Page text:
Va. Tech police ineffective
April 25, 2007
__In time of tragedy, law enforcement’s handling of shooting must be questioned__
p. I have to extend the greatest condolences and support from myself and the entire College to the students, faculty and staff at Virginia Tech and their families. What occurred is a great tragedy; I pray that all the injured recover quickly and that the fallen are remembered and loved as they find their way through whatever awaits them.
p. However, in this time of great tragedy, I must question law enforcement’s ineffective, botched response to the initial situation. A brief timeline of events outlines the problem.
p. At 7:15 a.m., a 911 call was placed. Immediately responding to the call, SWAT teams, campus police and local law enforcement swarmed the campus, all reporting to West Ambler Johnston Hall. At approximately 9:15 a.m., a shooting occurred at Norris Hall, where there were 31 killed, including the shooter, and numerous injured. At 9:26 a.m., the administration’s first e-mail was delivered to students, reporting the first shooting at the dormitory.
p. The authorities, upon finding two deceased and multiple injured at the dorm, incorrectly followed first-responder crime scene protocol. The Department of Justice Crime Scene Investigation handbook states that the priority of the first-responder is “the safety and physical well-being of officers and other individuals, in and around the crime scene.” First-responders are to “assume the crime is ongoing until determined to be otherwise.” The first-responders to West Ambler Johnston Hall found two dead, multiple injured and no weapon in the nearby area; they assumed it was a “domestic dispute” and the “gunman had fled campus.”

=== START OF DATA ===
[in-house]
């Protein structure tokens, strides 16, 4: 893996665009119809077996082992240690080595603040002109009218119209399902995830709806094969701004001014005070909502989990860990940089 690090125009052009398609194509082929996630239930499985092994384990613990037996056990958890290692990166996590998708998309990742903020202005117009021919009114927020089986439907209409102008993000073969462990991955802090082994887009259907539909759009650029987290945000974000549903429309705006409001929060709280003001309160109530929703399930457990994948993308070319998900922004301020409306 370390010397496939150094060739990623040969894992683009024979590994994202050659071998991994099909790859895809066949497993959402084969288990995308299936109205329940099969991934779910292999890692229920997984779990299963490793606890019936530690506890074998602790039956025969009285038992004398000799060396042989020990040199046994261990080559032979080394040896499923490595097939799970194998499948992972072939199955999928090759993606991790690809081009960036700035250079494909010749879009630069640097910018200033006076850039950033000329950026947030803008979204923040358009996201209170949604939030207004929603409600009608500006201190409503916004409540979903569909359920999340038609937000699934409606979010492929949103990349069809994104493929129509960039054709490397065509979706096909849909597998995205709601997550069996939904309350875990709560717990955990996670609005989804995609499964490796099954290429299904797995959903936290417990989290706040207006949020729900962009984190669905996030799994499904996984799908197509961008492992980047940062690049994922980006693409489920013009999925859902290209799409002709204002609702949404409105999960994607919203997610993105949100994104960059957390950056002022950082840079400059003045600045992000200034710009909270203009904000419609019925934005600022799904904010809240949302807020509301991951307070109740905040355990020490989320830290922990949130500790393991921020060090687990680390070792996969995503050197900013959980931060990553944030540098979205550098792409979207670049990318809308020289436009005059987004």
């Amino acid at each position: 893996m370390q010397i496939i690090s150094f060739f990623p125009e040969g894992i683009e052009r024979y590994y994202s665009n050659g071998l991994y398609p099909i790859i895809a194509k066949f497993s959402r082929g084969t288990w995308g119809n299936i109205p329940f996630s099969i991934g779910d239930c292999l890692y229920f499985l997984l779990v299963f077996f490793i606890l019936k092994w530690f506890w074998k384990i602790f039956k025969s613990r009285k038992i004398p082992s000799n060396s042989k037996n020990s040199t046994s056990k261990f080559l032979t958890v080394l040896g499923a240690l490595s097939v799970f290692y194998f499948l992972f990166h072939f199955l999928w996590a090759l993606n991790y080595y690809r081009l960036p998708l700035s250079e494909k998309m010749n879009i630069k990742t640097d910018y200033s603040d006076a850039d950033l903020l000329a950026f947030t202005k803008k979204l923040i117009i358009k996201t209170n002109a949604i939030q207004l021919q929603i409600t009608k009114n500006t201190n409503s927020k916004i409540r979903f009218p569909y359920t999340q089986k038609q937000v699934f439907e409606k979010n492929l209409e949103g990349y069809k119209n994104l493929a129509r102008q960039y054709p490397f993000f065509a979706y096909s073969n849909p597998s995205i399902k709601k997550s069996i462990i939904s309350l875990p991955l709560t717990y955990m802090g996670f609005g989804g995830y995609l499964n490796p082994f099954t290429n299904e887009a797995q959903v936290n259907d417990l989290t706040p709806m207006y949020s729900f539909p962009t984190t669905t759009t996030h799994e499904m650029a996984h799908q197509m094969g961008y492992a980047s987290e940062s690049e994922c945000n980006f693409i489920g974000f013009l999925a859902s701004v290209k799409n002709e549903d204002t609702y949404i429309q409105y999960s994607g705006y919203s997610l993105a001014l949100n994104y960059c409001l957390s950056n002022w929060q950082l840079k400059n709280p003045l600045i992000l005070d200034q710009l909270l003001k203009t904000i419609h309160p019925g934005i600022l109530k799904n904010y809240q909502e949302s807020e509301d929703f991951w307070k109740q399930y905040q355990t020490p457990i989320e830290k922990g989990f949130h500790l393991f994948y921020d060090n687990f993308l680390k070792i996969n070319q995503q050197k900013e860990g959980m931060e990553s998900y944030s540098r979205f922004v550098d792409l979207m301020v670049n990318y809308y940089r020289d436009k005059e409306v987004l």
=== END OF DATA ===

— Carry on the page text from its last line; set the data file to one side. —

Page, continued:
p. Excuse me?
p. Even if it were assumed to be a domestic dispute, the proper response would be to assume that the crime was still ongoing. Additionally, the number injured (in addition to the number deceased) was a preponderance of evidence that this was not merely a domestic dispute. Contrary to Virginia Tech President Charles Steger’s opinion that “we can only make decisions based on the information [we] had at the time,” law enforcement and university administration could have responded much more effectively to the initial situation.
p. The first-responder analysis should have boiled down to this: you have two murders, multiple injuries, no weapon and no killer. The inner boundary of the crime scene should have been established around the dorm building and the outer boundary should have included the entire campus. Officers responding to the dormitory should have begun their search for possible shooters immediately, while a single team began their investigation.
p. Arriving law enforcement should have been stationed across campus to ensure order and safety (as well as been posted at each campus entrance to monitor arriving vehicles). This would have presented a defensive front to any potential threats, and officers would have been in a position to close campus entrances. Finally, SWAT teams should have systematically swept the areas immediately surrounding the dormitory. Would following proper protocol by police and the administration have definitively saved lives? No one can say for certain — but I suppose now, we’ll never know.
p. Would this have caused mass disruption and chaos by assuming such a defensive stance on a college campus in a time of crisis? No — disruption of classes should be the last worry in such a crisis and chaos need not be the result. Last August, on the first day of classes, Tech closed its main entrances when a convict killed a hospital guard, escaped and killed a deputy on a trail just off campus. The campus did not go into a mass frenzy and remained relatively well-ordered, while the university’s safety was ensured through an effective, increased police presence.
p. Although I applaud university administration and law enforcement for their handling of the tragedy post-occurrence, I disagree with Steger’s statement that there was “no reason to suspect any other incident was going to occur.” I’m not going to stand up and say that the entire tragedy was preventable. But when you have two murders, multiple casualties, no definite killer and no sign of a weapon, you could have an armed and dangerous suspect on the loose. You should not only consider that another incident can occur, but should assume that it is going to. For everyone’s sake.
p. __Devin DeBacker is a junior at the College.__